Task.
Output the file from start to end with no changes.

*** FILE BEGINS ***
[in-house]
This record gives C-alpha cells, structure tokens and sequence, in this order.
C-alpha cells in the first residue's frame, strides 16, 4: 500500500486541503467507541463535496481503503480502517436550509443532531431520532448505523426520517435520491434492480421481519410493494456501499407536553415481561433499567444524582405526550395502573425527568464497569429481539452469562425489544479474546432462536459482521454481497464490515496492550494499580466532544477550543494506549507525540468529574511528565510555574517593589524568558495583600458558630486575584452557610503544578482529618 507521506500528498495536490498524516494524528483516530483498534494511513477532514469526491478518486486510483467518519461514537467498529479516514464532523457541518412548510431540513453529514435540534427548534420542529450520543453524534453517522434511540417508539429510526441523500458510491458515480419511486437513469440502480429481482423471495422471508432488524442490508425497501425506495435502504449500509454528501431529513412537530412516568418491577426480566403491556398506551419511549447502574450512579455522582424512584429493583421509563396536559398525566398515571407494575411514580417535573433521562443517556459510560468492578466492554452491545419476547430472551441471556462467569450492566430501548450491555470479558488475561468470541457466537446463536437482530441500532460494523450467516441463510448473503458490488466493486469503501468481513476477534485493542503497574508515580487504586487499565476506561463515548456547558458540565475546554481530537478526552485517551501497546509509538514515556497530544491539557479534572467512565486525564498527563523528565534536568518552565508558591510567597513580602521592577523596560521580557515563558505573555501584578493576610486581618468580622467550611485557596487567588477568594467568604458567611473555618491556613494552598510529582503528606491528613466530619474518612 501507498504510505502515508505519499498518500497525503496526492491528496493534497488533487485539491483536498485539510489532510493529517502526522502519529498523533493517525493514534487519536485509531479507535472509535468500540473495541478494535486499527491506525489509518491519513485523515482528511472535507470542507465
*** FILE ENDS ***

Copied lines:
[in-house]
This record gives C-alpha cells, structure tokens and sequence, in this order.
C-alpha cells in the first residue's frame, strides 16, 4: 500500500486541503467507541463535496481503503480502517436550509443532531431520532448505523426520517435520491434492480421481519410493494456501499407536553415481561433499567444524582405526550395502573425527568464497569429481539452469562425489544479474546432462536459482521454481497464490515496492550494499580466532544477550543494506549507525540468529574511528565510555574517593589524568558495583600458558630486575584452557610503544578482529618 507521506500528498495536490498524516494524528483516530483498534494511513477532514469526491478518486486510483467518519461514537467498529479516514464532523457541518412548510431540513453529514435540534427548534420542529450520543453524534453517522434511540417508539429510526441523500458510491458515480419511486437513469440502480429481482423471495422471508432488524442490508425497501425506495435502504449500509454528501431529513412537530412516568418491577426480566403491556398506551419511549447502574450512579455522582424512584429493583421509563396536559398525566398515571407494575411514580417535573433521562443517556459510560468492578466492554452491545419476547430472551441471556462467569450492566430501548450491555470479558488475561468470541457466537446463536437482530441500532460494523450467516441463510448473503458490488466493486469503501468481513476477534485493542503497574508515580487504586487499565476506561463515548456547558458540565475546554481530537478526552485517551501497546509509538514515556497530544491539557479534572467512565486525564498527563523528565534536568518552565508558591510567597513580602521592577523596560521580557515563558505573555501584578493576610486581618468580622467550611485557596487567588477568594467568604458567611473555618491556613494552598510529582503528606491528613466530619474518612 501507498504510505502515508505519499498518500497525503496526492491528496493534497488533487485539491483536498485539510489532510493529517502526522502519529498523533493517525493514534487519536485509531479507535472509535468500540473495541478494535486499527491506525489509518491519513485523515482528511472535507470542507465